But he said, the summit communique "affirms the need for all countries to take fiscal responses that increase demand, that encourages the openness of markets. Those are all going to be helpful in us being able to fix what ails the economy back home."
"This is not a panacea, but it is a critical step," Obama said.
He declined to specify where the White House compromised, saying the final communique reflected a consensus of world leaders.
"Each country has its own quirks or issues that a leader may decide was really, really important," Obama said.
He said he was committed to "forging a consensus instead of dictating our terms" and argued that the United States acting alone would only be "halfway effective, not even half."
On his whirlwind, weeklong European trip, the new U.S. president also met privately with other heads of state on the sidelines of the summit.
He said he had had productive one-on-one talks with leaders of Russia, China, Great Britain and India, on topics that included ways to "reduce the nuclear threat" throughout the world. He called for a coordinated response to North Korea's plans to launch a multistage rocket in the coming days.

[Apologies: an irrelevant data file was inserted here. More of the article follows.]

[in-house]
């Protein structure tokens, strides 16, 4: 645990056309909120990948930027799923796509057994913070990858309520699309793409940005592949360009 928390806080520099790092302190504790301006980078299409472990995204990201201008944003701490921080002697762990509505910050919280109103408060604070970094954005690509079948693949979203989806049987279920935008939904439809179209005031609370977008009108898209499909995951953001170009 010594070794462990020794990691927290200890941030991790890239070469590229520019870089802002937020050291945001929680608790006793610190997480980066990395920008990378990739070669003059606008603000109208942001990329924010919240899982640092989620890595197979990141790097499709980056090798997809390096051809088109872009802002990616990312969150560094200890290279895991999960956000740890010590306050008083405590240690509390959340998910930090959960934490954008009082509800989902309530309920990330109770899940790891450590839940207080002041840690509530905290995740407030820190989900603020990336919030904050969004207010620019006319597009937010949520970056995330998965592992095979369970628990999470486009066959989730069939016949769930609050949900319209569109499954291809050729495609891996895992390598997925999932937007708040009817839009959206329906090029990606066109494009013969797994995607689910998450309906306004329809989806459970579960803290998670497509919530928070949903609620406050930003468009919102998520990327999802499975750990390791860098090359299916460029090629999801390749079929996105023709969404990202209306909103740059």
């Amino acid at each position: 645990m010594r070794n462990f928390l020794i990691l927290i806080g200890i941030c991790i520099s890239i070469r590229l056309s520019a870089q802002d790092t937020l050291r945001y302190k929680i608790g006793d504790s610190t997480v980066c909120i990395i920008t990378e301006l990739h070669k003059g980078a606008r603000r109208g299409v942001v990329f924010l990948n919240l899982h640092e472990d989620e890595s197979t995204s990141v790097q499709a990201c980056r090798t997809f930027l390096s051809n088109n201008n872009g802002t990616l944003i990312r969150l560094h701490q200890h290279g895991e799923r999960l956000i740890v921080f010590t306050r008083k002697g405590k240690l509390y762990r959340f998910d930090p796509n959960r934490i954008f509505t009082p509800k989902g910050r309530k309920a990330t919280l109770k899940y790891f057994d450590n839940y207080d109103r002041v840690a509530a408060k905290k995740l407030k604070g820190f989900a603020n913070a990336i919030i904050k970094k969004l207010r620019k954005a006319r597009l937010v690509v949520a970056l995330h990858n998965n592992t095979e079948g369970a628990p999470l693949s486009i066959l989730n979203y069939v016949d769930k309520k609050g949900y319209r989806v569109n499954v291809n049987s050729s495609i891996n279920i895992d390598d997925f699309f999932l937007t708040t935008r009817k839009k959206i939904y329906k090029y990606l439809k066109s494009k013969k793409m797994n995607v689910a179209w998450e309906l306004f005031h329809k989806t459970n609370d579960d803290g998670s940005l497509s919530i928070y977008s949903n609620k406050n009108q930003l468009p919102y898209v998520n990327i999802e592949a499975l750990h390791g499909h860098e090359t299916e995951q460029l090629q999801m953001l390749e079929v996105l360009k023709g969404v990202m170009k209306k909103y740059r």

Earlier Thursday, Obama and South Korean President Lee Myung-bak agreed on a need "for a stern, united response from the international community" in light of North Korea's efforts toward a threatened satellite launch. The White House also announced that Lee would visit Obama in Washington on June 16.
Officials said the two leaders also discussed a free-trade pact between the countries that would slash tariffs and other barriers to trade.
Obama has hinted he might seek to renegotiate a 2007 deal with South Korea that was hammered out under former President George W. Bush. Legislators in both countries failed to ratify it amid opposition from farmers and labor groups. Officials said Obama told Lee that he understood there were difficulties with the deal on both sides, but that he wanted to "make progress" on it.
Obama also met on Thursday with Indian Prime Minister Manmohan Singh to discuss how their countries could work together. Obama had been expected to reassure Singh about plans to boost aid to India's rival, Pakistan.
Obama wouldn't declare that the steps the G-20 took would prevent a deeper recession.
"In life there are no guarantees; in economics there are no guarantees," Obama said, coughing and sniffling at times as he battled a cold he said he'd been fighting all week.
"There are always risks involved," he added. Still, he said, "I have no doubt, though, that the steps that have been taken are critical to preventing us sliding into a depression."
He called the G-20 prescriptions bolder and likely to work more quickly than any international response to an economic crisis in memory, and he said he was confident the steps would have "a concrete effect" in each nation of creating jobs, saving jobs, expanding the economy, loosening credit and restoring confidence in the financial markets.
The steps "were necessary," Obama said. "Whether they were sufficient, we've got to wait and see."